Here’s a romantic thought—get married on Christmas! It sure makes it easier to remember those precious anniversary dates if your wedding is the same day as Christmas or another well-known holiday.

It’s also a great excuse to get out of Christmas dinner with the family— or to get everyone together to celebrate, depending on your situation. “Would like to make it to Christmas Dinner, but have to go have a romantic getaway with my wife!”

No? Not going to fly? Oh well, it was worth a shot, honey.

Seriously, the holiday season has actually become a popular time for booking weddings and why not? Forty percent of engagements happen between the months of November and February. About fifty percent of all weddings happen on the same 25 days, according to another survey. While 76 percent of all weddings happen in the summer and autumn months, that also gives incentive for other couples to save money and deal with less crowding and stress by having the wedding in December or November.

Besides, who wouldn’t want a wedding held in a season where everything is chilly, snowy and decorated with love? It is a great idea and one sure to please the family, since traveling in December is preferred to other seasonal travels anyway.

Of course, having the perfect holiday wedding is a challenge in its own right. Just remember to plan things out and keep things simple…and keep these four managing tips in mind to make sure your November-December wedding goes swimmingly.

Think subtle colors, not the traditional Christmas.

Subtle seasonal colors might include forest green, silver, gold and blue—there’s no need to drape everyone in red and green like an elf factory! It’s also discouraged to rely on Christmas music. Instead, think wreathes—think Christmas party gifts and a wintry fur shawl.

Plan in November to wed in December.

The more planning time you get, the better, so start planning in November, or even sooner. Your party planner and vendor may lack sufficient time if you contact them in early or mid December, since their season may very well end around Christmas time.
A spokesperson for, a wedding education site offering information on wedding planning, states that a small guest list works much better than a grand summer wedding for the whole extended family and friends network. “Holidays tend to be crowded—not for weddings but for other vacationing families. Many family members may have difficulty arranging for time off in early or mid-December so the smaller the guest list the better.”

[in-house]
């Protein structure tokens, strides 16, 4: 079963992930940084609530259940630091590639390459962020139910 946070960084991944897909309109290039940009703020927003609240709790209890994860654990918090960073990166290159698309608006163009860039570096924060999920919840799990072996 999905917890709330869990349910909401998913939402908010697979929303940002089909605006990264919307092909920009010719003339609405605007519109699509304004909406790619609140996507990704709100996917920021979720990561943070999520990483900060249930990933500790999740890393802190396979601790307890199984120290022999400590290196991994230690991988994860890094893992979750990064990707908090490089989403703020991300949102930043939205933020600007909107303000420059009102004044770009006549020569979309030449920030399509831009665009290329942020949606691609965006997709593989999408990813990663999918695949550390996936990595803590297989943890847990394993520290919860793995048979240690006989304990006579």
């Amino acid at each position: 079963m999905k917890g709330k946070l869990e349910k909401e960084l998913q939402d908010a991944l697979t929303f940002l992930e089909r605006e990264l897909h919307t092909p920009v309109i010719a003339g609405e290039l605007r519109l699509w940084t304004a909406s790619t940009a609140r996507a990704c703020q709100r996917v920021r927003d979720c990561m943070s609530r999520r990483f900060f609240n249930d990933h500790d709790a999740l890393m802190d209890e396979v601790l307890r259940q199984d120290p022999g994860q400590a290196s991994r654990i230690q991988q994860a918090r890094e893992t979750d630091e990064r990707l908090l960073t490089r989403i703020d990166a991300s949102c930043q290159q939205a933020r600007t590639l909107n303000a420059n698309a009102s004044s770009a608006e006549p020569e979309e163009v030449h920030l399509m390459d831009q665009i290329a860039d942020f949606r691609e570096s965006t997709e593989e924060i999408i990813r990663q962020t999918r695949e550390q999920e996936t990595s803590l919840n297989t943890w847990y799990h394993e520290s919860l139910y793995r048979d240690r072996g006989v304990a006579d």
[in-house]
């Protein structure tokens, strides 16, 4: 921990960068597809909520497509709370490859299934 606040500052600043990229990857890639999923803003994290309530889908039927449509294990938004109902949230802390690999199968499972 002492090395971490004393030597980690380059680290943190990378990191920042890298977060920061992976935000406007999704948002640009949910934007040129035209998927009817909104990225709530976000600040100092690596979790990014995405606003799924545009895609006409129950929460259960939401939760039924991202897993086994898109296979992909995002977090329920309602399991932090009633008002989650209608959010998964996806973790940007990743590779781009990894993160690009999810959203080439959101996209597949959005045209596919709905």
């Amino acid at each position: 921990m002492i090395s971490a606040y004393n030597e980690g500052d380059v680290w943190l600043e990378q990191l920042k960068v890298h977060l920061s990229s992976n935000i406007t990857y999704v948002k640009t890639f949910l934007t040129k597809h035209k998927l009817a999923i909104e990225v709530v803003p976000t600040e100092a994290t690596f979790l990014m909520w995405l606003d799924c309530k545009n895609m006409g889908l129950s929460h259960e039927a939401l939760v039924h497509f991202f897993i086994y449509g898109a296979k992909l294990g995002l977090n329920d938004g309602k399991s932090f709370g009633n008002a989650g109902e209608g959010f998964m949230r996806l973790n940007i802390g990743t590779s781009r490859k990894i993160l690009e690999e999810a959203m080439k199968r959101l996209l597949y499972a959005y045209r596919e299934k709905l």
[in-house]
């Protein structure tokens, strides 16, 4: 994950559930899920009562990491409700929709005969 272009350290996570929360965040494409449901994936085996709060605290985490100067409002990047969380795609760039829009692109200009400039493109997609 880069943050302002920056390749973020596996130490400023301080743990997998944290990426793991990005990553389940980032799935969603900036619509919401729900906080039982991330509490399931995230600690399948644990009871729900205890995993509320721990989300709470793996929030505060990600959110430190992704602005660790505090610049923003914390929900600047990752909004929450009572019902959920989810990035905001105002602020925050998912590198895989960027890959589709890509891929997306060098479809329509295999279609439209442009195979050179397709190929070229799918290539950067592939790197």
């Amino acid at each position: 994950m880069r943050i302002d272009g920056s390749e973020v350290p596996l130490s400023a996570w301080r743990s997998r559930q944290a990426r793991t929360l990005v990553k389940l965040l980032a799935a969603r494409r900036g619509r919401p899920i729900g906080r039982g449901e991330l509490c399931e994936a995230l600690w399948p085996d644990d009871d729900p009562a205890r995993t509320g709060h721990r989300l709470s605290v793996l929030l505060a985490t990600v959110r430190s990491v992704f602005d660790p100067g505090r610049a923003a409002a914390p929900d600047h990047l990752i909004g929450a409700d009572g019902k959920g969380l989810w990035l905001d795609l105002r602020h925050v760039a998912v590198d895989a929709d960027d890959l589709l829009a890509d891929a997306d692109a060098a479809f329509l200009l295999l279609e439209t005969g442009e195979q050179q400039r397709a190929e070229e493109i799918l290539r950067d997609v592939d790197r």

It’s an ideal scenario if you want a small wedding of close family and friends anyway.

Think festive because it ties in nicely AND saves money.

Holiday-themed foods work well with seasonal weddings, whether it’s cranberry cocktails, or Christmas apple pie, colorful variation on the traditional wedding cake. Seasonal food is much more affordable and even flowers that thrive in the winter will come at a lower cost. All in all, a great option if you want to save money on the wedding for the honeymoon, but don’t want to appear “cheap” about it.

4. Make the wedding a visual delight with wedding sparklers.

What makes a wedding memorable? Strong, stark visuals and in snowy weather it’s going to be aesthetically amazing to record and photograph. Besides being visually stunning, wedding sparklers are also convenient compared to the old and mostly useless rituals of throwing bubbles and bird seed. Good quality sparklers are made with metal wire and create sparkles without heavy smoke—a signature of cheaper sparklers made of bamboo or wood. The site offers a variety of sparklers in multiple sizes, including 10, 20, and 36 inches. There are also romantic heart shaped sparklers for the truly sentimental.

Make your wedding come alive and become a cherished memory among the whole family by heeding these tips and improving the aesthetics of an already merry marriage.

Author's Bio: 

I am Rahul Raheja, Highly passionate writer, who loves creating an imaginary world with his writings.Business Development Consultant, Strategist,Blogger, Traveller, Motivational Writer & Speaker